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Catching Up With Dan Huling

Published by
RunnerSpace.com/Pro   on Oct 7 2013, 02:24 PM

It's been a wild 2013 for steeplechase standout Dan Huling. After a terrific start to his season, where he ran a new 5,000m personal best of 13:18 and finish runner-up at the USA Outdoor Track and Field Championships, Huling didn't quite perform up to where he hoped at the IAAF World Championships, failing to qualify for the final. In what can be considered a transition year, switching from coach Robert Gary to coach Jerry Schumacher's Portland-based squad, Huling is taking the next steps professionally to hopefully take his steeple talents to a whole new level of success.

We caught up with Huling recently, chatting about his season, his change of training scenary and much more.

Scott Bush (SB): You had an up and down season, with some major successes and a few disappointments. Being a seasoned veteran, how do you view your 2013 track season?

Dan Huling (DH): When thinking about this season, the first thing that comes to mind is extreme disappointment, but really I think the flow of the season was pretty even keel. Starting out with a big 5K PR was great, but at the same time it was nothing earth shattering. All my other races of the season outside of the bomb at Worlds were just really mediocre, nothing outlandishly good or bad. My standards with the steeple are way higher however because I know the fitness I was in was much better than I raced. It was the first time in my career where workouts were going well, and feeling strong but it wasn't translating. Something I'll have to get resolved in the offseason.

SB: What are you most proud of this season?

DH: I would say I am most proud of working out at a level I had never been close to before while staying relatively healthy all year. I ran through a lot of little aches and pains everyday but only had to take three days off the whole year. I guess USA's was a good race but all I had to do was follow Evan, so it was fairly easy to execute.

SB: What's it like living and training over in Europe during the peak of your season?

DH: This was the first time I had really had a block of training in Europe. Especially being at altitude, it was a nice treat. Our setup was really convenient in St Moritz and it was awesome to have several teammates there doing essentially the same thing. Usually Europe is where you branch off from your normal training partners, but we're all extremely lucky in our group to maintain a sense of normalcy come summer. We only had one "race" all summer and we drove down day of and drove back right after. Which of course is normal with Jerry.

SB: How was the transition for you moving to Portland and joining Jerry Schumacher's team? What was the most difficult part?

DH: Not that I was in Portland very much all year, but the move for me was really good. I knew most of the guys already so that was nice. Portland is kind of my ideal place to live with mild temperature, mountains and an ocean really close. The running and facilities at Nike are top notch and the trails in Forest Park are great.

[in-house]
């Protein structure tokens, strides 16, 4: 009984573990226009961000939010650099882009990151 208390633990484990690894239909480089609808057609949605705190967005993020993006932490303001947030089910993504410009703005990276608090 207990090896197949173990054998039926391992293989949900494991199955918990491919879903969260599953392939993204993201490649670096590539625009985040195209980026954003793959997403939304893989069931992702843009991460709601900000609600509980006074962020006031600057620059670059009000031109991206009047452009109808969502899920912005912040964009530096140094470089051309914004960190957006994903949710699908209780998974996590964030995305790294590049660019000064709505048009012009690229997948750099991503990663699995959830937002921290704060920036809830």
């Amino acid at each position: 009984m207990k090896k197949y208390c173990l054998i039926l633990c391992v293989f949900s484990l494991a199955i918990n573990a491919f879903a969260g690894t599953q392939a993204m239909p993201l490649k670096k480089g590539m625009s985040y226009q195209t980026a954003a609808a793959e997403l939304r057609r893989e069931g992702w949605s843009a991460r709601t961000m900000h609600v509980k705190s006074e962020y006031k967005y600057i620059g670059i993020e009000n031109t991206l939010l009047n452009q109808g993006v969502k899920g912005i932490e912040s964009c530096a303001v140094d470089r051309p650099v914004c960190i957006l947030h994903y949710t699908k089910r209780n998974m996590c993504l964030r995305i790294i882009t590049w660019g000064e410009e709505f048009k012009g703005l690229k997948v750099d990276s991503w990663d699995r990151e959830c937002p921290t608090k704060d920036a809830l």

The transition with training was pretty difficult at first. I had been semi-banged up in December with a foot issue, plus I moved across the country, traveled for holidays, so the first month of January in Colorado Springs was ROUGH. I didn't finish even 75% of workouts. But right when we got back to Portland at sea level things turned around really fast. The biggest problem all year was just not having the base of strength work that all these guys have. I could hang on pretty much every workout except when the workout called for another level of aerobic strength I didn't have. Luckily, that's something that can be improved as long as you run.

SB: Training with Evan Jager certainly seemed to benefit you both this season. How's it been training with Evan and working with Pascal Dobert a bit?

DH: Training with Evan was awesome this year. We literally did every single workout together the entire year, and he definitely opened my eyes on what it takes to be at the level he's on. It's definitely something I'm capable of, which is exciting. He seemingly never has off days so there were definitely moments this year where he had to just lead me around the track. I need to get to a level where I'm within myself during the workouts with him or if I can't do that make sure I back off, as maybe that was a bit of a problem this year. I was going to the well too many times just to keep up. As I get older and he gets into his prime (which is scary). I feel extremely lucky that all I have to do is follow him around for the next three years.

Working with Pascal was definitely one of the main reasons I had any success. His strength program and hurdle expertise really helped me stay healthy. This was the first year since college where I didn't have 2-3 weeks of something happening that forced me to stop running. There are still things that I need to work on with hurdling like keeping my arms tighter but he has incredible patience and hopefully I can make some improvements.

SB: With your season all wrapped up, what does a typical off-season look like for you?

DH: Right now I am in the middle of taking two weeks completely off. I'll probably run every other day for two weeks after that. This is usually more than I would normally take but I had a really, really long year starting last August, so I think I need a little more rest physically and mentally.

For more, check out Huling's USATF bio

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Scott Bush
It's crazy to think the top two steeplers in the U.S. grew up a mere 35 minutes from one another (Geneva, IL and Algonquin, IL).
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